The common theme in What to a Slave Is The Fourth of July and The Lost Boys could be perseverance. During the time in which What’s to a Slave the fourth of July African Americans were viewed as less than humans and inferior but an African American male stood before a group of mostly white Americans about to make a speech. While in the Lost Boys, it was explained over the hurdles they overcame to escape to freedom.

Both authors use a form of rhetorical writing style. Douglass displays logical fallacy. Douglas speech was created to dispels that African Americans were less than human. With subtle hints to the audience, Douglas conveys that learning from a dark skin toned person could happen despite their thoughts of being superior. Douglass acknowledges that all though they allow him to speak they still laugh at him. “But neither their familiar faces, nor the perfect gage I think I have of Corinthian Hall, seems to free me from embarrassment” (Douglass 2).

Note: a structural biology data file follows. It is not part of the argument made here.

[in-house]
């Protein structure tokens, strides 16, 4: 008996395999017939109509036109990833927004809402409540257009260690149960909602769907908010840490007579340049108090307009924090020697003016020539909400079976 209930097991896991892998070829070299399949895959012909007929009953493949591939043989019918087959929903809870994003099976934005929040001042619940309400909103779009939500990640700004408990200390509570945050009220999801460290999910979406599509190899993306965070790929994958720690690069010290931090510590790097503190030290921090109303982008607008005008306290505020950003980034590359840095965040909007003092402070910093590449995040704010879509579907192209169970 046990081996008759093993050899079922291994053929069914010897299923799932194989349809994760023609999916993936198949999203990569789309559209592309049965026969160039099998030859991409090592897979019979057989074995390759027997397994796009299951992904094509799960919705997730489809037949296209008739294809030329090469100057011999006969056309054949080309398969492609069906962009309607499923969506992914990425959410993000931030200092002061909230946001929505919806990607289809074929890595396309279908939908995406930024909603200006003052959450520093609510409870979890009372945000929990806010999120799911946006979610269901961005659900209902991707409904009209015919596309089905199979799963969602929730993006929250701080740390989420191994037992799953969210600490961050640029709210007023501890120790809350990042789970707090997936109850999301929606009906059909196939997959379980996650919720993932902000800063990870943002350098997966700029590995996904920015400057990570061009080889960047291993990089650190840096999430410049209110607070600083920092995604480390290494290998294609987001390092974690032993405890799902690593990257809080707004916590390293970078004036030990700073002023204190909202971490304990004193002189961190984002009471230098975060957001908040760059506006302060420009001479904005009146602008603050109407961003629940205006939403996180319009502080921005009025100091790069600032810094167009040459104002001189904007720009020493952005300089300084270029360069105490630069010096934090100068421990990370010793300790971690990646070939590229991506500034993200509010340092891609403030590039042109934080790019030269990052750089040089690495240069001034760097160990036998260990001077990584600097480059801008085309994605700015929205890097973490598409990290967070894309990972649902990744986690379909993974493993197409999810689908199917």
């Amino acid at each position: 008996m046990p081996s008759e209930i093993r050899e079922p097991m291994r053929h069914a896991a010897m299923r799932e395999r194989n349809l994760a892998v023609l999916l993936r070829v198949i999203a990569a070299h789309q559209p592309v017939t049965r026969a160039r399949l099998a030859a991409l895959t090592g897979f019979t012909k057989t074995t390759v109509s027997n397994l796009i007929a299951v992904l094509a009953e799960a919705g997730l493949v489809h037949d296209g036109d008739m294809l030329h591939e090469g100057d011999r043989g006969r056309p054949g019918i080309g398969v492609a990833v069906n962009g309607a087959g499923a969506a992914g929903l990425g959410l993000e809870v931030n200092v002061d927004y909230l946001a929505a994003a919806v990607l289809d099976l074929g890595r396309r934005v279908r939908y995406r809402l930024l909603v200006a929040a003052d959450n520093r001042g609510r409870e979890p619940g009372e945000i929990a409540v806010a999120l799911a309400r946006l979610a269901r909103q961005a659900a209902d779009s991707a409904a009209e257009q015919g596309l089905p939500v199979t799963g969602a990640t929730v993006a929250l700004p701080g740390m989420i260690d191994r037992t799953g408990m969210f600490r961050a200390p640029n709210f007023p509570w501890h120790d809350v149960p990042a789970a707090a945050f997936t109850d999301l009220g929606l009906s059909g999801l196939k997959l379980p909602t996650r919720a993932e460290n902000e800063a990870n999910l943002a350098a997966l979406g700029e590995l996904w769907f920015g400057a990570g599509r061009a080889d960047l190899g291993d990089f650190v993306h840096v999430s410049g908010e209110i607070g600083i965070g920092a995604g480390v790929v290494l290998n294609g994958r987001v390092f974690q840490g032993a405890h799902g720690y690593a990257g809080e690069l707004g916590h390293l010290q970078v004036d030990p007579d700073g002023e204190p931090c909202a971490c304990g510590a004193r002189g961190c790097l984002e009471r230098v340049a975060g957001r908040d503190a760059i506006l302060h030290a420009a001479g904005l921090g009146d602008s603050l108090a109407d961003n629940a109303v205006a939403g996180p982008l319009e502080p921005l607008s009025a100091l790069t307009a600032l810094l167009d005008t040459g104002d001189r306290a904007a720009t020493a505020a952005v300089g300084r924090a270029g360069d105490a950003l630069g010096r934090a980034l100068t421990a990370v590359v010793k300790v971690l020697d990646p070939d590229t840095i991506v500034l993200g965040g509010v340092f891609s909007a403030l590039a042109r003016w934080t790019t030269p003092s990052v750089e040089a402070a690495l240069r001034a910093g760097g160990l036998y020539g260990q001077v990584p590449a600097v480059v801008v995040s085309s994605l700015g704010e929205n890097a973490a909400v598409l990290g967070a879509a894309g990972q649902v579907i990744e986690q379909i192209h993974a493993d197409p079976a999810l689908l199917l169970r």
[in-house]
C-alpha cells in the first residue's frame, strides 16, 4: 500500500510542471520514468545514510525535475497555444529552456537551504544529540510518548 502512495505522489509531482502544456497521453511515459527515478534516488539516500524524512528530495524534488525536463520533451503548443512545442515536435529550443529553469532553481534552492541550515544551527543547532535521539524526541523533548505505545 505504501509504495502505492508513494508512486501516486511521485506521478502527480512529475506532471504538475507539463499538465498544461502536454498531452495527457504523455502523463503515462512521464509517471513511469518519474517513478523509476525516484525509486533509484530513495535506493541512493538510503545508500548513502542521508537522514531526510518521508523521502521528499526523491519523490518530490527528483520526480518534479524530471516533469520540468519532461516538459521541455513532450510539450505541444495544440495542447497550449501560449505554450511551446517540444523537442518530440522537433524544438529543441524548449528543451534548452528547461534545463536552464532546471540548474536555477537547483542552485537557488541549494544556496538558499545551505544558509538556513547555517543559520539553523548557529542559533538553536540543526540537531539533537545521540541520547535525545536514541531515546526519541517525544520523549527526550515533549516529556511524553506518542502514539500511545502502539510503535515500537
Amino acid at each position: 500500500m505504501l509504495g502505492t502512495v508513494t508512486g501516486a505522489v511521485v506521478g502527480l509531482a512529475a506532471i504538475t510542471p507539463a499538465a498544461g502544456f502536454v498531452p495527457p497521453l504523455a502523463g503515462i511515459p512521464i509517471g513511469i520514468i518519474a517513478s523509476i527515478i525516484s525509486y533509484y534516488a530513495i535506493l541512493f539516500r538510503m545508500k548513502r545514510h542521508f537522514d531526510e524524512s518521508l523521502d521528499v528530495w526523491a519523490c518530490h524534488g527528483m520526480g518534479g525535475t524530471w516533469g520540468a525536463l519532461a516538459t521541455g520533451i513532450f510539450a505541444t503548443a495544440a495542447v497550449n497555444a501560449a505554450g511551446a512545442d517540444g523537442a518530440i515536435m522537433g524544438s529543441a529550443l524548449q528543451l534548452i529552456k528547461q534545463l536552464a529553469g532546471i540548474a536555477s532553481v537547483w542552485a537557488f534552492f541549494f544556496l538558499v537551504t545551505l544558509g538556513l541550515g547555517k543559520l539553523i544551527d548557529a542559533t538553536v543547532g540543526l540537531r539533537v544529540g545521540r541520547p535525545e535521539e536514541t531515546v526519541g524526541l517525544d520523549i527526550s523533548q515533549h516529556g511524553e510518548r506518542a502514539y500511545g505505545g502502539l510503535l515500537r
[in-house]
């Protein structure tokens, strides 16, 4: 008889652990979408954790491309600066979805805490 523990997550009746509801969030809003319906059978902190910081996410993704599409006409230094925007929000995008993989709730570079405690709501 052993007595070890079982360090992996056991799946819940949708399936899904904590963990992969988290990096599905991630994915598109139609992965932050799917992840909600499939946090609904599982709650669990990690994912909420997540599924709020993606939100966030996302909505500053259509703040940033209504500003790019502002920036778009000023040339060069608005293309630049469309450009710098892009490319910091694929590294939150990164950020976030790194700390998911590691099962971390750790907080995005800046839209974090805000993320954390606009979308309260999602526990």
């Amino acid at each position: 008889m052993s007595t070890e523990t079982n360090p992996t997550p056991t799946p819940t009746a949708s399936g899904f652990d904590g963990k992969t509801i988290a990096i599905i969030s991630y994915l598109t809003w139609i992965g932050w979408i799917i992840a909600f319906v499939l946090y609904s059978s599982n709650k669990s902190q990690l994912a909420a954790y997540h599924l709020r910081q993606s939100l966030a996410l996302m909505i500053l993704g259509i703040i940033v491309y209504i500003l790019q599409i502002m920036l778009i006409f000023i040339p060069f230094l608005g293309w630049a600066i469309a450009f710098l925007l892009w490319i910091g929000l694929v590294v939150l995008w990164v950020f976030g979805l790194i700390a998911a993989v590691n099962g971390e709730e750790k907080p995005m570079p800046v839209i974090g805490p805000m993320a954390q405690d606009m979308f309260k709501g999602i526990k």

While Corbolt uses rhetorical pathos writing style. Corbolt makes to convey to the reader to really understand the hurdles that the boys had to overcome. The boys struggle with opening a box, which is something that we learned at an early age. Some of the boys even “…starved by dehydration by drinking their own urine” (Corbolt 596).

Douglass and Corbolt both spoke about some tough issue that some try to ignore.  Both displayed emotional but firm tones, with the struggles that African Americans have endured but continue to persevere. Although both authors were from different times their theme of perseverance is what links them together.